Juxtaposition of opposed terms

In the collocations surveyed above, the words juxtaposed are grammatically parallel and the ordering of syntactic elements in the sentence is not affected. In what follows we shall be dealing largely with juxtapositions of words that have different syntactic roles, especially of nouns or adjectives in different cases. In unmarked discourse they would not necessarily stand side by side. Their juxtaposition, which serves to emphasize the relationship between them, is a stylistic choice; it is part of what makes the thing into a figure.

In the most basic type, two opposed terms—often from the same root, but one with the negative prefix--are set together in different cases. Interaction between immortals and mortals is often so pointed up in the pagan literatures: RV 1. 90. 3 amsta martiyebhiyah, '(you) immortals to (us) mortals', cf. 1. 138. 2; 4. 1. 1, 2. 1; 5. 18. 1; 6. 5. 5i 9. 4; 8. 48. 12; 10. 91. 11, 95. 9; 3. 9. 1

118 Watkins (1995), 262 with references. The phoneme [p] was lost in Celtic, and il- is in fact the Irish cognate of puru-, pouru-, noAv-.

devám mártasah, '(we have chosen you,) mortals a god', cf. 4. 2. 10, 5. 2, 11. 5; 5. 17. 1; Il. 2. 821 dea potwi evvr¡de¡aa, 'goddess bedded with mortal'; 22. 9 dvr¡Tos ewv deov ap potov, '(why do you pursue me,) a mortal (pursuing) a god?'; Hes. Th. 942 ad^vaTov dv^r'; epitaph of Naevius, immortales mortales si foret fas flere, 'if it were proper for immortals to weep for mortals'. To the same category belong RV 1. 33. 5 áyajvano yájvabhih 'the impious (contending) with the pious'; Y. 49. 4 fsuyasu afsuyanto, 'non-stockraisers among stockraisers'; Hes. Op. 490 o^apÓTr¡s npioinp^T^i, 'the late-plougher (might rival) the early-plougher'.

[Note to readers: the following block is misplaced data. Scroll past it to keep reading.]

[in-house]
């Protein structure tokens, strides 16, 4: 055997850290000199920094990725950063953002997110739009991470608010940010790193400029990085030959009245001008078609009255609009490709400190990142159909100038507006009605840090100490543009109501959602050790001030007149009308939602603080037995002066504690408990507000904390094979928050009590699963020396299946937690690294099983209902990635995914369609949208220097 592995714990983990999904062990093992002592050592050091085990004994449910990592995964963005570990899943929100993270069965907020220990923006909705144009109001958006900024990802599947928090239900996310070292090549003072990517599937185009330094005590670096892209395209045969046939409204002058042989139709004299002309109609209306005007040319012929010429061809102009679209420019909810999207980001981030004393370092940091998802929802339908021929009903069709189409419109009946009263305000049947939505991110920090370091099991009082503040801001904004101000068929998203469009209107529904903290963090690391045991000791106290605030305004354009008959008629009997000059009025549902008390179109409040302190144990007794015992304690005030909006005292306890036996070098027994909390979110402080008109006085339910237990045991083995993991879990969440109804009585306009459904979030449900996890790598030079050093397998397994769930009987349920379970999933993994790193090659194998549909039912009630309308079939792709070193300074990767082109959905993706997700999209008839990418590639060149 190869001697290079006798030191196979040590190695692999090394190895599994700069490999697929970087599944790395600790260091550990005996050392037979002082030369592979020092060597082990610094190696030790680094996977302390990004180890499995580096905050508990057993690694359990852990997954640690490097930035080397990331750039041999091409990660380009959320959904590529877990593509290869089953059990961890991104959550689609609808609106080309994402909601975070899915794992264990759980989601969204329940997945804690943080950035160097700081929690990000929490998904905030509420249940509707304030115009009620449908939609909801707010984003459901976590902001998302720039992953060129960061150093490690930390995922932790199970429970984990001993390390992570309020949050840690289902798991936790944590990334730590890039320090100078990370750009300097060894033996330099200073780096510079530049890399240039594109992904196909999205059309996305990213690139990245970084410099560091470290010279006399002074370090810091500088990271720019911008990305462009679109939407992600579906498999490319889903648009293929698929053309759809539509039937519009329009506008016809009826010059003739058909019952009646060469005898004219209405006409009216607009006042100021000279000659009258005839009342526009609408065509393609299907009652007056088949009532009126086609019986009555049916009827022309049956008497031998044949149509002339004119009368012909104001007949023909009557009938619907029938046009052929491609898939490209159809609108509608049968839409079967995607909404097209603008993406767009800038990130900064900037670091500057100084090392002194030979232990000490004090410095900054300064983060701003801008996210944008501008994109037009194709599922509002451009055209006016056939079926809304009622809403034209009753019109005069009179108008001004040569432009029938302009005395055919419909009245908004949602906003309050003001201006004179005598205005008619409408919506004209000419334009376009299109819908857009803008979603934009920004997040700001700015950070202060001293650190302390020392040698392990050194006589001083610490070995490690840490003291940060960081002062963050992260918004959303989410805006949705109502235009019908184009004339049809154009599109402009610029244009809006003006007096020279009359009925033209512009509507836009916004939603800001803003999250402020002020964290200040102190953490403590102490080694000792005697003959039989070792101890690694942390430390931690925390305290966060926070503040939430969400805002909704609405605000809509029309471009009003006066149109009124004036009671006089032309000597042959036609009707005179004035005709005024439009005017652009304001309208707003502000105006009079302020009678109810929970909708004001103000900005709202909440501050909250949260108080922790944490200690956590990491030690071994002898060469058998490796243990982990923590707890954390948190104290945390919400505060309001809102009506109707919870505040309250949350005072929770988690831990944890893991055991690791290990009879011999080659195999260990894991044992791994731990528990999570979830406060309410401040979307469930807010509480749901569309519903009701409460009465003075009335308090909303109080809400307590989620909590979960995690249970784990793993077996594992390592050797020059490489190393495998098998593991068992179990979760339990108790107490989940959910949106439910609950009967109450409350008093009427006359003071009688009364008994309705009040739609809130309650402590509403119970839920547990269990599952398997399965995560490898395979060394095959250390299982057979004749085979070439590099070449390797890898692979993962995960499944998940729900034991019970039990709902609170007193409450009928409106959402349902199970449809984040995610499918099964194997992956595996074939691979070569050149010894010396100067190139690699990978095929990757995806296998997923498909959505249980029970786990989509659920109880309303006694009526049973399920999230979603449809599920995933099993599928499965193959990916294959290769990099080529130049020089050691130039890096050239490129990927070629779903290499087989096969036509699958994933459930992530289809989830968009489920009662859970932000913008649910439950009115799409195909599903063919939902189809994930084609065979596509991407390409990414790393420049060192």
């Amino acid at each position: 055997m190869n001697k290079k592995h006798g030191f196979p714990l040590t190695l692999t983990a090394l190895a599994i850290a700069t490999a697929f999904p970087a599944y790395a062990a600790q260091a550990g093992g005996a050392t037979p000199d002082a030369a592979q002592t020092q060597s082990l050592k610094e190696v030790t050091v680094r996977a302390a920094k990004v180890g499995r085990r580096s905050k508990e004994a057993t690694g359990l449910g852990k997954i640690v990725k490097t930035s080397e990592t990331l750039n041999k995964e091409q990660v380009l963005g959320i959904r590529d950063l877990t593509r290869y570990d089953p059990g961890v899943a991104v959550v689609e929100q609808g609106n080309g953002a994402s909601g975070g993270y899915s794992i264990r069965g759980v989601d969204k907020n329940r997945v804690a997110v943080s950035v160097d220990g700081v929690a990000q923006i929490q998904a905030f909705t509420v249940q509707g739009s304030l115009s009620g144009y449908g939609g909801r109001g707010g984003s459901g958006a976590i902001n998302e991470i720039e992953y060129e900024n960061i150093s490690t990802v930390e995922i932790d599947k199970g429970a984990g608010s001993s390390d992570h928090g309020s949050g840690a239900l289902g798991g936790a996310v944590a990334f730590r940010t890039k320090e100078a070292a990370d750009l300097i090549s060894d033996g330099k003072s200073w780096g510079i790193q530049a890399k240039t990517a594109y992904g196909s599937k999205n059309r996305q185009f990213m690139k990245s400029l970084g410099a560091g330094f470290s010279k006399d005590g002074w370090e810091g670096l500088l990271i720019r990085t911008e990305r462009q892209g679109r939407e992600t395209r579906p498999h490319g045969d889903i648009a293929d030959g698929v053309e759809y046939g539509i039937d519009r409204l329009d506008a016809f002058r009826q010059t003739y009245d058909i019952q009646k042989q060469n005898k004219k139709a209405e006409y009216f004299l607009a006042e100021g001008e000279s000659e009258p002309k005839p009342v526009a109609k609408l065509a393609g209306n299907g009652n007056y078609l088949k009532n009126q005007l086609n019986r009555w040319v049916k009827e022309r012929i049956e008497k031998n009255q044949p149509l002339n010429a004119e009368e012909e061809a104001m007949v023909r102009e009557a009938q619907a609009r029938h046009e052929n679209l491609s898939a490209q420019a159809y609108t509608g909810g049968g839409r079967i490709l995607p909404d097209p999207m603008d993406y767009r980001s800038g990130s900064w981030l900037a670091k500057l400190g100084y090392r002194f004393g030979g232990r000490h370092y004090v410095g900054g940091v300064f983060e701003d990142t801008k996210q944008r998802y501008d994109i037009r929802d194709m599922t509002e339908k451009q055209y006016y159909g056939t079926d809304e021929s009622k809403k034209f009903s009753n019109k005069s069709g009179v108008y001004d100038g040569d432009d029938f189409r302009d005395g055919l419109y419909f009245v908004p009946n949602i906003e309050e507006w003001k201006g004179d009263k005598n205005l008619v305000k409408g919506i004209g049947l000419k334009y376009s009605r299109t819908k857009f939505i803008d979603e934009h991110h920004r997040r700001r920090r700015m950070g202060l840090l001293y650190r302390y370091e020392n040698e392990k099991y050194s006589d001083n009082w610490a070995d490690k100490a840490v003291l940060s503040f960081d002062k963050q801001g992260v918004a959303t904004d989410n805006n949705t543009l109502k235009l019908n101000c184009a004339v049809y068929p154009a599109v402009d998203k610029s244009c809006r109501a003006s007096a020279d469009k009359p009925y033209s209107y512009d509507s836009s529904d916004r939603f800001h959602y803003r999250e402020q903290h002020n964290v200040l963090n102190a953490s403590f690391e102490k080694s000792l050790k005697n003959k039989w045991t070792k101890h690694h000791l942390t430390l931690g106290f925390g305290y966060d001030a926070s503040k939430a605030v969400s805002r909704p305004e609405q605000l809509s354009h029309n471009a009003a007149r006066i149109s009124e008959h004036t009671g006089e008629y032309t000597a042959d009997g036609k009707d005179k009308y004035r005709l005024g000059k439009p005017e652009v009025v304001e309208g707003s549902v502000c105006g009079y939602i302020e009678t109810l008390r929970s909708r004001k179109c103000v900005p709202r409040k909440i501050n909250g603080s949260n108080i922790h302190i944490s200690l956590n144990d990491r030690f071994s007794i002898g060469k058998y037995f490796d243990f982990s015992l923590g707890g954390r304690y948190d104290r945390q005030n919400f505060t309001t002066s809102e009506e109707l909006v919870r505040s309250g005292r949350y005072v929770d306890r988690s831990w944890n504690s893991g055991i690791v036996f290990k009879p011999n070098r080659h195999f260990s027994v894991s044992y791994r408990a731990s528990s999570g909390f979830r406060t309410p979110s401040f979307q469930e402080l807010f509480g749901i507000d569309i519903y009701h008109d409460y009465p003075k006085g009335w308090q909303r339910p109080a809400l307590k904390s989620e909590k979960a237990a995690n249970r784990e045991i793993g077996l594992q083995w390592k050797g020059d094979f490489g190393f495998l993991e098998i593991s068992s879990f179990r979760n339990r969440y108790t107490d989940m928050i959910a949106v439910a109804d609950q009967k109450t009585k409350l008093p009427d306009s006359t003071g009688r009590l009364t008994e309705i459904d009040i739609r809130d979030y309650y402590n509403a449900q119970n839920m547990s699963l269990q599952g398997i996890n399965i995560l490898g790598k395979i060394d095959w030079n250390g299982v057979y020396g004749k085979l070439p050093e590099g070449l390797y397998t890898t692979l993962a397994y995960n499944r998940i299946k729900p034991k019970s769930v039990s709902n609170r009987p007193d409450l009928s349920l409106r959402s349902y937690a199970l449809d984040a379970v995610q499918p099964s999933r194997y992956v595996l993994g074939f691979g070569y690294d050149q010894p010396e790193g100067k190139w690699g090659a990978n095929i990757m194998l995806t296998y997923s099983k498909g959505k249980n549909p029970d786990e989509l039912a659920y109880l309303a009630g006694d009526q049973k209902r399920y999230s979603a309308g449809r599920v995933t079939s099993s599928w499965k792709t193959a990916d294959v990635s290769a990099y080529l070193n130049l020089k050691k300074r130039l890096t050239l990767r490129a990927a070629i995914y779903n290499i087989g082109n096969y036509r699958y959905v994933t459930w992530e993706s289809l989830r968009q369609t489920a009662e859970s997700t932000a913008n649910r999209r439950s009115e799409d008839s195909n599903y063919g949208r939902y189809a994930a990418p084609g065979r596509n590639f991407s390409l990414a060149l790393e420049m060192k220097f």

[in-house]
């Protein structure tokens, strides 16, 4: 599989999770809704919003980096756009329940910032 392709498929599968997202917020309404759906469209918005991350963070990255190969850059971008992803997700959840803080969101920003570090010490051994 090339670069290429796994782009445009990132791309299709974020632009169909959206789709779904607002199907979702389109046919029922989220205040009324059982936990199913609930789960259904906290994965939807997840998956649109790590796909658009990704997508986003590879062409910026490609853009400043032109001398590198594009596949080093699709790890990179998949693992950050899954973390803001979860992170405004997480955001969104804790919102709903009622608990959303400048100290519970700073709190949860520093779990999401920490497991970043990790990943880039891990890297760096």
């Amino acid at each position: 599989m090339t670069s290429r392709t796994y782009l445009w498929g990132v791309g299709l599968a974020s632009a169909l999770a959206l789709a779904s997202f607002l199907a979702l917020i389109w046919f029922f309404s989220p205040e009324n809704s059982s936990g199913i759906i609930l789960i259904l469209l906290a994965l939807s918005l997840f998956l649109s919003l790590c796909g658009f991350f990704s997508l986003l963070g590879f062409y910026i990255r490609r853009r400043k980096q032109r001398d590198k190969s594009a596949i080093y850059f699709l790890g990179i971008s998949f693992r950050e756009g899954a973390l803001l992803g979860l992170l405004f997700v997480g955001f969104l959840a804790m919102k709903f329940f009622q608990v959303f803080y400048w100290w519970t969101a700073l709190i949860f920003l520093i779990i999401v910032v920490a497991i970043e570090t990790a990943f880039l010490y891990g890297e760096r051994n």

This last example opposes two compounds, both probably coined ad hoc, with the same second element and contrasted fore-elements.119 We may compare the two that appear in a disjunctive phrase at Y. 31. 12, midahvaca va arasvaca va, 'one of false words or one of straight words'. Elsewhere (Op. 471 f.) Hesiod opposes evdr¡poavvr¡ to KaKod^poavv^, and the poet of the Odyssey (22. 374) evepyír¡ to KaKoepyír¡. The phrase quoted above from Y. 49. 4 is continued by yaesqm noit huvarstais vqs duzvarsta, 'through whose not (doing) good works the ill works prevail'.

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